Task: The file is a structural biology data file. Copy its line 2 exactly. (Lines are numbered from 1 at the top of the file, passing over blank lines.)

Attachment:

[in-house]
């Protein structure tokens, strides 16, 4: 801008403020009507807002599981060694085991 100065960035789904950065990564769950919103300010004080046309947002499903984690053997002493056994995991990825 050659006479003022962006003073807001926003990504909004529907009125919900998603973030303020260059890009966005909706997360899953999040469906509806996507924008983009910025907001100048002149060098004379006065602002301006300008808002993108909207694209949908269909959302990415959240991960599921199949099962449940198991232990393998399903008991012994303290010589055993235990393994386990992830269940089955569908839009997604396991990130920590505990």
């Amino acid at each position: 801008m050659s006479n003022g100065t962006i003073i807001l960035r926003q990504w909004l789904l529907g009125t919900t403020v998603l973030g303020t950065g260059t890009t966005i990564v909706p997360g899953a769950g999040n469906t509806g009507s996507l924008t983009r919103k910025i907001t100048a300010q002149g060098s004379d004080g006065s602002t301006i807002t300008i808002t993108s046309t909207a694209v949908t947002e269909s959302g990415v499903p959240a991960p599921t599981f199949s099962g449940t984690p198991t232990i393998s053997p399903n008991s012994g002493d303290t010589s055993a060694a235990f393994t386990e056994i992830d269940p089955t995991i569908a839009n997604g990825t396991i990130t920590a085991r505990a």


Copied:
């Protein structure tokens, strides 16, 4: 801008403020009507807002599981060694085991 100065960035789904950065990564769950919103300010004080046309947002499903984690053997002493056994995991990825 050659006479003022962006003073807001926003990504909004529907009125919900998603973030303020260059890009966005909706997360899953999040469906509806996507924008983009910025907001100048002149060098004379006065602002301006300008808002993108909207694209949908269909959302990415959240991960599921199949099962449940198991232990393998399903008991012994303290010589055993235990393994386990992830269940089955569908839009997604396991990130920590505990």